Netanyahu Denies Obama Slur

Israeli anti-nationalist media attack Netanyahu and back Obama; paper quotes unnamed aide to the Prime Minister as saying, “Obama is a disaster.”

Tags: Obama
Tzvi Ben Gedalyahu , | updated: 4:04 PM

Protest against Obama's policy on Jerusalem
Protest against Obama's policy on Jerusalem
Israel news photo: Flash 90

Prime Minister Binyamin Netanyahu vehemently denied Sunday morning that an aide commented, "We've got a real problem. You could say that Obama is the greatest disaster for Israel -- a strategic disaster.”

The alleged comment was headlined by Israel's largest daily, Yediot Acharonot, which also operates the Ynet website and has been a long-time foe of the Prime Minister while championing parties that favor eliminating a Jewish presence in most of Judea and Samaria. The daily is threatened by the freebie Israel Today that supports Netanyahu and is causing Yediot Acharonot to lose much of its circulation. Yediot also published the Shepard House acquisition as Obama and Netanyahu were about to meet last week, although it had been authorized in July 2009.

Along with the left-wing Haaretz newspaper, the two publications have published an onslaught of articles against Prime Minister Netanyahu’s refusal to follow U.S. President Barack Obama’s demand for a total building freeze for Jews in areas of Jerusalem that the United States State Department calls “occupied.”

The Prime Minister’s office rejected the comment as the Cabinet met for its weekly meeting, but the story had already hit the headlines in American media. A statement issued by Netanyahu's office said, "The Prime Minister emphatically rejects the anonymous quotes about President Obama that a newspaper attributed to one of his confidantes, and he condemns them."

Prime Minister Netanyahu told reporters at the beginning of the Cabinet session, "I have heard over recent days anonymous and improper remarks in the media about the U.S. administration and American president. I want to say clearly, these comments are unacceptable to me. They do not come from anyone representing me.

“The relations between Israel and the United States are those of allies and friends, and are based on tradition spanning many years."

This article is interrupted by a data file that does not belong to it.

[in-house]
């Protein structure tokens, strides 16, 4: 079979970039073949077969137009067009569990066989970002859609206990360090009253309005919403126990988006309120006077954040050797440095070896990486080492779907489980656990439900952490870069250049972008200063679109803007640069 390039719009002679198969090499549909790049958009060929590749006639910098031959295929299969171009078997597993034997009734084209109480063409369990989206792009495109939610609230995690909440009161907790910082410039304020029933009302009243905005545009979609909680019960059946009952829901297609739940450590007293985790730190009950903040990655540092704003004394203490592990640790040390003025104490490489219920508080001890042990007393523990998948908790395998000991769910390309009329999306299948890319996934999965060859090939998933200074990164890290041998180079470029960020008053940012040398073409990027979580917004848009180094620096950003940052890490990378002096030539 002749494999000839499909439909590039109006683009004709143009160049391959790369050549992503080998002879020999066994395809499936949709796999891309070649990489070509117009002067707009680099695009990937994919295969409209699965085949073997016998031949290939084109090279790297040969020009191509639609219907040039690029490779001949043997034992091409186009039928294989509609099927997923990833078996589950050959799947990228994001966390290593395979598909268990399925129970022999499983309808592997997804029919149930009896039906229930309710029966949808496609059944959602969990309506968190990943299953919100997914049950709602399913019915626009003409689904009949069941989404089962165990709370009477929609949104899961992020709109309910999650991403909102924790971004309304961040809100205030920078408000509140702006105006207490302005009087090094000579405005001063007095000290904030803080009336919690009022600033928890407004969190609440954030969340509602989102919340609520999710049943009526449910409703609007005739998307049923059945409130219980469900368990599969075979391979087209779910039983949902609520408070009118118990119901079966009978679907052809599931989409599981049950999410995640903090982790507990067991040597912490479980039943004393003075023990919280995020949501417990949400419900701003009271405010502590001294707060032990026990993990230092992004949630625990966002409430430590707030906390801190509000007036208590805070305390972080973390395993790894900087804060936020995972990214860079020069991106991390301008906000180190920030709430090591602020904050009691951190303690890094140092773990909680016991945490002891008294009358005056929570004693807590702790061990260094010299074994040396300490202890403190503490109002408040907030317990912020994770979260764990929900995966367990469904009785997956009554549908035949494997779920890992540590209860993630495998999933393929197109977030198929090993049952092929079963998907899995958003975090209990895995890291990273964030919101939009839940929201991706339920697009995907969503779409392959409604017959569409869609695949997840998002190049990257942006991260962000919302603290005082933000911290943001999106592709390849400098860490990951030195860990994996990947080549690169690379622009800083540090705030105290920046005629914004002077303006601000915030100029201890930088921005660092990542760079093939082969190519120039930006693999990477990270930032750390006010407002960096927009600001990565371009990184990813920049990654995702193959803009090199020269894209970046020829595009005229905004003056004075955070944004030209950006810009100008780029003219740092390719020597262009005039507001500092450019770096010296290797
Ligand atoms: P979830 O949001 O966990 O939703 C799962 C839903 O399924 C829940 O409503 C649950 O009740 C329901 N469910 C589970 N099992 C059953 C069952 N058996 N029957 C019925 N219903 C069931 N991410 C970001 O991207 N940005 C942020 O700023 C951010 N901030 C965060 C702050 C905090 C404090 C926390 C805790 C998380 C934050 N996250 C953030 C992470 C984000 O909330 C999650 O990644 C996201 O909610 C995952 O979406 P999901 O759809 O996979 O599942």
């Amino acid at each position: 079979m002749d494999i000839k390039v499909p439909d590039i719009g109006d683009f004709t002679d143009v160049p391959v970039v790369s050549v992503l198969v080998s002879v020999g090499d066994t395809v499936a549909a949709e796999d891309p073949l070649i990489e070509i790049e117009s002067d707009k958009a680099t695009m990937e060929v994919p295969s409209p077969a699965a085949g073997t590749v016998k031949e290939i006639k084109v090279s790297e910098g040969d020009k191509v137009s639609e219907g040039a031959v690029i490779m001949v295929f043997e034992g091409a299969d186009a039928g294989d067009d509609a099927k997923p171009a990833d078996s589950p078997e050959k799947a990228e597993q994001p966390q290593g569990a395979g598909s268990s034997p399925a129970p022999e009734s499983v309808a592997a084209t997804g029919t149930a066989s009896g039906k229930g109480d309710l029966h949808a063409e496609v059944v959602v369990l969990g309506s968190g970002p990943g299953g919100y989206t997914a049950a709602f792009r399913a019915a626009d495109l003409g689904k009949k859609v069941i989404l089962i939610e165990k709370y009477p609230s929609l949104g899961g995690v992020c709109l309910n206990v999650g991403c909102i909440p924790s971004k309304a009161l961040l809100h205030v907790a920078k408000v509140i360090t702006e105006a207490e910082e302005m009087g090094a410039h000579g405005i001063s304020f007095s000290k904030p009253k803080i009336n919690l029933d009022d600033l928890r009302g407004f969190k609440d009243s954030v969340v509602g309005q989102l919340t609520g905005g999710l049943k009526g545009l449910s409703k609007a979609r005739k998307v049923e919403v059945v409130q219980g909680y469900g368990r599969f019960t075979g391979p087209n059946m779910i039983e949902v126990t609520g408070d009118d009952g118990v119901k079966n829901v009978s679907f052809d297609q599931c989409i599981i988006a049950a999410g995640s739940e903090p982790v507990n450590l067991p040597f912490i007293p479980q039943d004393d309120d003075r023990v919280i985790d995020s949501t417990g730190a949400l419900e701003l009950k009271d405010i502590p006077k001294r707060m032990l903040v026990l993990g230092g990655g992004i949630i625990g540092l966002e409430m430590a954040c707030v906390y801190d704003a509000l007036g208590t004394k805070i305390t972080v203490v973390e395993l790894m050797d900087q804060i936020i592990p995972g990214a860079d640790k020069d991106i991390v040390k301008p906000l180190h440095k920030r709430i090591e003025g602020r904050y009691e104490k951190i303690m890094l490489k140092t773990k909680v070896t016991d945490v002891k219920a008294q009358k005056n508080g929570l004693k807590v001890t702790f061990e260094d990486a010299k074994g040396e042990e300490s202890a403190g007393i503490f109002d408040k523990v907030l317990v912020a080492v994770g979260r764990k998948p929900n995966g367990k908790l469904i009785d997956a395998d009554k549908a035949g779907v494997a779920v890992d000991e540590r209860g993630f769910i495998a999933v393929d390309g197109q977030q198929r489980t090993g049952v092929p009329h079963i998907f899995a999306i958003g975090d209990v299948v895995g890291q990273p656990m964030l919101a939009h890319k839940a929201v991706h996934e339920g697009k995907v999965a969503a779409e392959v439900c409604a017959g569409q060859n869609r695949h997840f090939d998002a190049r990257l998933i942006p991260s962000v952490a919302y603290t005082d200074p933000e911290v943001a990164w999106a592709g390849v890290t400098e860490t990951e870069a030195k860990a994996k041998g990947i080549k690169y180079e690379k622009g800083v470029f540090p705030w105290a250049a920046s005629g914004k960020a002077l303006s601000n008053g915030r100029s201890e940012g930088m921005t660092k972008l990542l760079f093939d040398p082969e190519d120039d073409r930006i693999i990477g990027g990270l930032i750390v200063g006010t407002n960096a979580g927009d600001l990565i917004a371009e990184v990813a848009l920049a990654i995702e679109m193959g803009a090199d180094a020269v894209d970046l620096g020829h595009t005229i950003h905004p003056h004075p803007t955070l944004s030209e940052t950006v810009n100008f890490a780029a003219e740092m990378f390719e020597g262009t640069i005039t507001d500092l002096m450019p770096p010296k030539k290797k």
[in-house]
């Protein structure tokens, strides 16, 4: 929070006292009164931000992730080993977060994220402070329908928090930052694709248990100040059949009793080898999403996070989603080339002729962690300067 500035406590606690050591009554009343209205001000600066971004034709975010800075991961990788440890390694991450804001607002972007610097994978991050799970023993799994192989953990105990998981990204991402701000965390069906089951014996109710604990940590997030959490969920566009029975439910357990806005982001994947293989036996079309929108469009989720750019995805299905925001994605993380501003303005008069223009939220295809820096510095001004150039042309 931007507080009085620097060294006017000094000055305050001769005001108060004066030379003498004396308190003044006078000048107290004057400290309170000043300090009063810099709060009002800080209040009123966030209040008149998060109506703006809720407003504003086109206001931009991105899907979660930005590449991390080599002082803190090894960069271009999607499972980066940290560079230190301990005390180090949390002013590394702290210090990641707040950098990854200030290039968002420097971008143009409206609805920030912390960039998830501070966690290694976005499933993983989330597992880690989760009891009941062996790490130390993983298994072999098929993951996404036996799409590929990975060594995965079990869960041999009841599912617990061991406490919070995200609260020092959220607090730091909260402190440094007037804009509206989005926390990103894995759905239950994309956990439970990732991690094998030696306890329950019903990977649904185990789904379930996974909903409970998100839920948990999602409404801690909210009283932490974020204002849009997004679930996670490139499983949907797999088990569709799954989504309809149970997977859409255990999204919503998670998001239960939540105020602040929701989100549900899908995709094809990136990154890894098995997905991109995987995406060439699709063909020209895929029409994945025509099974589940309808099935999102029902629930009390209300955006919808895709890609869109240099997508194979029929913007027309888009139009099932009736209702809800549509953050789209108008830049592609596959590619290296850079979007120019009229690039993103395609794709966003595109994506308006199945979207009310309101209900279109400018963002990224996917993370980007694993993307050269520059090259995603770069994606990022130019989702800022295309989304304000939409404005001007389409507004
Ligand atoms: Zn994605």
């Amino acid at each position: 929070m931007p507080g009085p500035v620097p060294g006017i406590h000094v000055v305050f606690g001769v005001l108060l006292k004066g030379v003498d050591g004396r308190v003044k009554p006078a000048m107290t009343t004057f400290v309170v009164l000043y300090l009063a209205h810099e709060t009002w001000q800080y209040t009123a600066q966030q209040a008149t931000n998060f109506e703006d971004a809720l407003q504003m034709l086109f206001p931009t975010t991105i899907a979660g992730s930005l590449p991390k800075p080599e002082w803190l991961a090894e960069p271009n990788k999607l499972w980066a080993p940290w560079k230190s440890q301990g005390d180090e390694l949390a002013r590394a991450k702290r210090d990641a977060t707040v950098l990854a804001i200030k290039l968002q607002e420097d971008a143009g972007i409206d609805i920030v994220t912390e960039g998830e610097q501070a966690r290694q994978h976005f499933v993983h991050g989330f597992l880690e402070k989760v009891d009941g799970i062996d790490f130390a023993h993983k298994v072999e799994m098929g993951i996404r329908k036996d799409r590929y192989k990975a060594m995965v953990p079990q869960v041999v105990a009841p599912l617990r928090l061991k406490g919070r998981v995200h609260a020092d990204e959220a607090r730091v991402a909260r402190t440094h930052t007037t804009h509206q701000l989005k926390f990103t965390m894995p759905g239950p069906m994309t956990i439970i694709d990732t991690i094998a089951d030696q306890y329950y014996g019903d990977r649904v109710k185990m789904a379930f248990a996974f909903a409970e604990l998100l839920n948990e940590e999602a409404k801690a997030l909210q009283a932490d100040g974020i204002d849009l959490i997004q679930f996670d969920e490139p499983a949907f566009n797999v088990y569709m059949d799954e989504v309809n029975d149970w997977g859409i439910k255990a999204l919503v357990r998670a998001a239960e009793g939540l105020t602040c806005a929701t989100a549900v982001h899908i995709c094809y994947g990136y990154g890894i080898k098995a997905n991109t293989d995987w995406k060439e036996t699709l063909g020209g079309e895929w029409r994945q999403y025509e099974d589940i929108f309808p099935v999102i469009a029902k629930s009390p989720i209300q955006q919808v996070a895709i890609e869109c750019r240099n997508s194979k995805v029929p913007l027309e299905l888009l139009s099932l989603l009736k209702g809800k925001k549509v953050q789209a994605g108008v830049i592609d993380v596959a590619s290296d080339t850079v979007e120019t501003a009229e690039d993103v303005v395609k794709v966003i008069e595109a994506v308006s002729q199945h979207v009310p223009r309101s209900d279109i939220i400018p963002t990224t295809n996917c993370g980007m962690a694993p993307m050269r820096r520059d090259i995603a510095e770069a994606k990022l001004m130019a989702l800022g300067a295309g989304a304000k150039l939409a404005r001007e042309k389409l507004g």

The Obama-Netanyahu meeting in the White House last week was headlined for its protocol as well as content. There was no press conference and no public handshake, indicating to virtually all journalists that President Obama was publicly snubbing Prime Minister Netanyahu for his stand against the State Department's and president’s views on the status of Jerusalem. The President's position is almost totally in line with that of the Palestinian Authority, which demands sovereignty over all of Jerusalem that was restored to Israel in the Six Day War of 1967.

Most analysts, as well as the American government, have rejected notions that President Obama is trying to undermine the Netanyahu government and bring about a new coalition led by Kadima, headed by Tzipi Livni. However, that is not the case regarding the Israeli leftist media, whose attacks on the government are fodder for attempts to isolate the government in the eyes of world media and the international community.

The Haaretz newspaper, on an almost daily basis, has published articles that call President Obama a “friend” and ridicule Israeli policy on a Jewish presence in all of Jerusalem, Judea and Samaria.

It also has run at least three polls to show opposition to the Likud coalition that includes relatively nationalist parties.

After publishing a pro-Obama J Street poll, Haaretz posted a survey on Sunday that claimed that 51 percent of Israelis are dissatisfied with the Prime Minister, indicating they favor Obama's position. However, the Independent Media Review and Analysis (IMRA) noted that those who had a negative view of Netanyahu include those who are against a freeze of construction in Jerusalem and who want him to take a stronger stand.

Other results of the poll also contradict the impression that a majority are unhappy with his policy. Fifty-seven percent of the respondents said they were satisfied with Knesset Speaker Reuven Rivlin, a long-time supporter of Netanyahu and his policies, while only 20 percent were not satisfied.

In addition, the respondents were split on Labor party chairman and Defense Minister Ehud Barak, while the published results of the Haaretz poll did not include Livni. Previous polls have shown widespread and growing disappointment with her Kadima party leadership.